In the after math of the AIDs scare of the late 80’s, school board officials sought to create a health class curriculum that would cover sex education. This was a hot topic in the 90’s and it brought about the questions of sex education and whether it is the schools responsibility or the parents to educate their children. In Rush Limbaugh’s “Condoms: The New Diploma”, from his 1992 book titled The Way Things Ought to Be, Limbaugh claims that condom distribution promotes sexual activities in teens. Though Limbaugh provides readers with compelling arguments, readers can easily refute him and discredit his evidence.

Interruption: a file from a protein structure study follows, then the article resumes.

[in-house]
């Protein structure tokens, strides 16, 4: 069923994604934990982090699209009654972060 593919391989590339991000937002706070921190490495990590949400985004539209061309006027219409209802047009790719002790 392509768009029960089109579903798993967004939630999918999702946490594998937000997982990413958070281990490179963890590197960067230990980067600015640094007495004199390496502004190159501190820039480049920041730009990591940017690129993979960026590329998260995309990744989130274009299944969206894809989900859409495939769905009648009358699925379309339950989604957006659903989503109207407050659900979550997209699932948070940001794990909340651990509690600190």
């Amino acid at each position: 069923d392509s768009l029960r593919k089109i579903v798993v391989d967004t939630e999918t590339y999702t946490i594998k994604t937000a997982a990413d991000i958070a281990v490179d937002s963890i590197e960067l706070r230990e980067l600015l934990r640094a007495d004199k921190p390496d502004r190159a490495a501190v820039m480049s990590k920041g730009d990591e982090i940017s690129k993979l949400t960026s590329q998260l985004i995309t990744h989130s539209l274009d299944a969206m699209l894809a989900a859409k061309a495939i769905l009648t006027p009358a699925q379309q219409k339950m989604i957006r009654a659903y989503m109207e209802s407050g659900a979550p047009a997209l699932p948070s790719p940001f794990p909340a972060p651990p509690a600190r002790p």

In Limbaugh’s exert, he attempts to refute the opposition argument that young people will inevitably have sex and need condoms. Limbaugh then provides readers with a rhetorical example with a boy who tries to sleep with a girl using a condom he got from the school. This is intended to demonstrate his belief that schools distribution of condoms will promote teenagers to have sex. He then provides his definition of gender sex roles. He explains that men are aggressors, while females are defenseless and need protection. Limbaugh then makes the claim that sex has negative consequences, using Magic Johnson to support his claim. He also goes on to say that the fact that risky sex can lead to AIDs or other harmful diseases; it is these consequences that need to be taught to teens. Limbaugh continues his argument by claiming that people who oppose teaching abstinence are dishonest. As examples he uses two cases one from NYC and Jacksonville, Fl. Limbaugh goes on to express that there is a culture war and those who oppose him are dishonest and selfish in their pursuits of the culture war. He then starts the beginning of his closing statements by claiming condoms are not effective. He attempts to show his opposition as being ridiculous as his opposer’s response to correlation between changing sex ed. and teen pregnancy.